Africa’s first Lean Management conference in more than six years kicks off at Cape Town’s International Convention Centre next month, with the backing of business leaders Old Mutual and De Beers.

According to the organiser Lean Management, which was initially developed by Toyota for the automotive industry, is now forging ahead globally in areas as diverse as construction and health care.
“It’s been embraced by companies like Dell Computers and Boeing, and is gaining devotees in service organisations, manufacturing businesses, logistics companies and supply chains,” comments conference chair Professor Norman Faull, of the University of Cape Town’s Graduate School of Business.
Lean Summit Africa lead sponsor De Beers embarked on its Lean journey two years ago. David Noko managing director of De Beers Consolidated Mines elaborates: “We have experienced first hand over the last decade the harsh realities of global competitiveness and business complacency in industry. The biggest challenge we face as a country and continent is competing globally. The last few decades have seen us trailing the rest of the world in productivity, which directly impacts on our ability to compete and grow and be counted. Two years De Beers decided to build our Continuous Business Improvement drive on the foundation offered by the robust principles the Lean Philosophy is based on.
”The company is seeing its first successes in achieving benchmarks necessary to ensure we can grow our diamond business into the decades that lie ahead,” Noko says. “We are realising a national ambition of mining being a ‘sunrise industry’ not a ‘sunset’ one as some predicted at the beginning of the decade.”
Lean was originally an assembly-line manufacturing methodology developed by Toyota for the manufacture of automobiles. Its goal is described as "to get the right things to the right place at the right time, the first time, while minimizing waste and being open to change".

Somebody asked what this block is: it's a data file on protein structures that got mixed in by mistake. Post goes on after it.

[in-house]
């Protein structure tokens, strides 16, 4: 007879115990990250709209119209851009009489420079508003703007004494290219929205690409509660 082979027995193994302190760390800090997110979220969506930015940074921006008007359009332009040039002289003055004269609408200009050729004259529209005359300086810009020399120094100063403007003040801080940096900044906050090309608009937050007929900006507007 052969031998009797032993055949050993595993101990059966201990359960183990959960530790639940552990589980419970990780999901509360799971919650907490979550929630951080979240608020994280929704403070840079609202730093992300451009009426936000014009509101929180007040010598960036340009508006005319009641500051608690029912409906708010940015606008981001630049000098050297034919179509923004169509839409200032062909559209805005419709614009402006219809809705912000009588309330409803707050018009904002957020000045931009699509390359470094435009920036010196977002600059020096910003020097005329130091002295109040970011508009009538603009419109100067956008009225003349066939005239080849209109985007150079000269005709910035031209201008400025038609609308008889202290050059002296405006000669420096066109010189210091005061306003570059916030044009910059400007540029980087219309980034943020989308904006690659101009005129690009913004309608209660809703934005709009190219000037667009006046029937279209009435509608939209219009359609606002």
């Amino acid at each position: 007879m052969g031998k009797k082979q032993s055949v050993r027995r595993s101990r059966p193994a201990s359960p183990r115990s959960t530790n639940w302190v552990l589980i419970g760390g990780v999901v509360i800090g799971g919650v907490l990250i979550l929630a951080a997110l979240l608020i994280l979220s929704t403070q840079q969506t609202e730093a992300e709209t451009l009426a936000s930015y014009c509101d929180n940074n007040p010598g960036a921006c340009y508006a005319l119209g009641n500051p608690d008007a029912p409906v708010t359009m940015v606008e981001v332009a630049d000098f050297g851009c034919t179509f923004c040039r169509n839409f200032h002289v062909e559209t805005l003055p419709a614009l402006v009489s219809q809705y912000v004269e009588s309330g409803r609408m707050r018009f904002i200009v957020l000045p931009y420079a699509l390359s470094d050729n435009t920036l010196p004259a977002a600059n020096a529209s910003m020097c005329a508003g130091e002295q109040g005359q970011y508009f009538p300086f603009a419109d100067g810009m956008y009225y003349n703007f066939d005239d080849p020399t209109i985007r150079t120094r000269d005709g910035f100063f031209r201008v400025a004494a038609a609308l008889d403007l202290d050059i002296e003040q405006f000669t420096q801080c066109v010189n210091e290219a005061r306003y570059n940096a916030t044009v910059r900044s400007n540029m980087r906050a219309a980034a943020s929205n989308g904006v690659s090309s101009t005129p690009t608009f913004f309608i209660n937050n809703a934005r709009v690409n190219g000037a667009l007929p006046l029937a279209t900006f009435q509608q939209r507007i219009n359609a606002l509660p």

The engineer who is credited with developing the principles of Lean production discovered that in addition to eliminating waste, his methodology led to improved product flow and better quality. Toyota’s 2006 results – a profit of $11,6-billion with a year-end market capitalization of some $240-billion, which is greater than that of General Motors, Ford, Daimler-Chrysler, Honda and Nissan combined – bear testimony to the value of Lean thinking.
“De Beers’ approach is being designed to offer simple and fit-for-purpose solutions to assist all aspects of our core business to grow towards excellence in a standardised, logical and structured way,” explains Matt van Wyk, Continuous Business Improvement Leader.
“Our commitment to Lean is not only to make De Beers all it can be in South Africa, but we also believe that Lean, as the foundation to Continuous Business Improvement, is a very important ingredient in making South Africa all it can be in the global context. By sponsoring the Lean Summit Africa the company is playing a small part in improving South Africa's productivity. It’s creating a platform to bring together some of the greatest minds in Lean Thinking, offering delegates an opportunity to experience first hand the difference Lean has made globally across many industries over the last few decades.”
Van Wyk says De Beers is proud of the progress that Lean has achieved at its operations to date, increasing productivity in a number of simple, sustainable ways.
Rose Keanly, MD at OMSTA (Old Mutual Service, Technology and Administration) South Africa, believes the Lean Summit Africa has enormous significance.
“It puts South Africa on the international map of countries where Lean is being used in a variety of different ways and where its future potential is strongly recognised. This event brings the top international Lean minds and practitioners to South Africa, and will hopefully ignite a new wave of enthusiasm to broaden the application of Lean. It will also showcase Lean progress in South Africa and create a strong community of Lean thinkers,” Keanly says.
“Old Mutual has been utilising Lean principles and the Lean management approach for a few years. We firmly believe that Lean has wider application beyond business, and that there is a real role for Lean in dealing with South Africa and the continent's social challenges. We hope this summit will spark interest and commitment in this regard.”
The Lean Summit Africa 2007 takes place from 26 to 28 September at Cape Town’s International Convention Centre.